International collaboration taking place in Pakrasi lab

The cost of not addressing the energy demands of a growing population is enormous. It has been estimated that by 2050 the population of India will reach 1.6 billion, which means the consumer demand for traditional fossil fuels will outpace what is available. It is critical for universities to lead the way in identifying solutions and systems that provide access to energy for all people without adversely affecting the environment.

With that in mind, the Indo-U.S. Advanced Bioenergy Consortium for Second Generation Biofuels (IUABC) program was launched in 2015.  The consortium was developed between the government of India’s Department of Biotechnology, Indian corporate leaders and Washington University in St. Louis, and roughly $2.5 million has been invested into this international collaboration.

The IUABC is a joint binational center led by Jawaharlal Nehru University (JNU), the Indian Institute of Technology in Bombay (IITB), and Washington University in St. Louis, all of which are members of the McDonnell International Scholars Academy.

Professor Himadri Pakrasi instructs IITB student, Annesha Sengupta, in his lab. Photo by Joe Angeles/WUSTL Photos

Currently, in the depths of the McDonnell Hall basement at Washington University, a PhD student from IITB, Annesha Sengupta, is performing research that could have major global significance in the future. Since April 2018, Sengupta has been learning the CRISPR genome editing technique from scientists in the Pakrasi Lab. Once Sengupta masters this skill, she will then edit the genome of an Indian cyanobacterial isolate for the purpose of creating a platform for biofuel production.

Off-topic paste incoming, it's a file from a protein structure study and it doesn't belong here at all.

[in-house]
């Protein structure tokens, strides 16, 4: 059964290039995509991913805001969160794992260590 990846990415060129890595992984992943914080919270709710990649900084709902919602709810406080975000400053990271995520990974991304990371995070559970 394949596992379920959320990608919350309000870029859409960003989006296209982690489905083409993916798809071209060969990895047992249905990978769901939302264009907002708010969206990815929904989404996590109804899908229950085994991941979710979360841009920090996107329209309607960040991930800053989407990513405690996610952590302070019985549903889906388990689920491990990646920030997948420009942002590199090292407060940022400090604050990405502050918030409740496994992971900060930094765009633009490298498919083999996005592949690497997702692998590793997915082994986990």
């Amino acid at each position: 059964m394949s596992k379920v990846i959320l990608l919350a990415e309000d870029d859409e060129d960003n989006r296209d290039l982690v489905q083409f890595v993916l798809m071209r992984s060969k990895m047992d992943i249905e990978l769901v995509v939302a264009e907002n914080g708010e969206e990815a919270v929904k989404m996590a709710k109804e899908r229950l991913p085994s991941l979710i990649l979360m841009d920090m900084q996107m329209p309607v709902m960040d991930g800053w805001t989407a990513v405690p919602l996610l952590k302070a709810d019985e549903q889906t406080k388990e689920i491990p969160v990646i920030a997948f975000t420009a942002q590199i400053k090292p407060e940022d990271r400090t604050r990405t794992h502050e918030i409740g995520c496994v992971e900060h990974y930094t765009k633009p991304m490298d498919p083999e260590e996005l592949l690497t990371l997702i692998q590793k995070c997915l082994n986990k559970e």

“The goal of the IUABC is to focus on biofuel research that is cost-effective, environmentally sustainable, and that can be scaled up,” said Himadri Pakrasi, the Myron and Sonya Glassberg/Albert and Blanche Greensfelder Distinguished University Professor and Director of the International Center for Energy, Environment and Sustainability (InCEES). “IUABC continues to significantly invest in the knowledge base in India and the U.S. to meet this challenge.”

This is the second time a Washington University has hosted a student as part of the IUABC exchange.  Suchismita Roy, a graduate student from JNU, was taught the protein crystallography method in Professor Joseph Jez’s lab in 2015.

“Participating in the IUABC has allowed me to learn several cutting edge scientific techniques from experts in the field,” said Sengupta. “And interacting and exchanging research ideas with eminent scientists from multidisciplinary areas has broadened my horizon and enriched me in many ways.”

Sengupta will continue her research at Washington University until the end of 2018. 

IUABC partners include:

  • Washington University in St. Louis
  • Jawaharlal Nehru University, New Delhi, India
  • Indian Institute of Technology Bombay, Mumbai, India
  • International Centre for Genetic Engineering and Biotechnology (ICGEB), New Delhi, India
  • Indian Institute of Science (IISc), Bangalore, India
  • University of Delhi, South Campus (UDSC), New Delhi, India
  • National Facility for Marine Cyanobacteria (NFMC), Tiruchirappalli, India
  • National Centre for Biological Sciences (NCBS), Bangalore, India
  • Bioseed Research India, Hyderabad, India
  • Reliance Industries Limited, Mumbai, India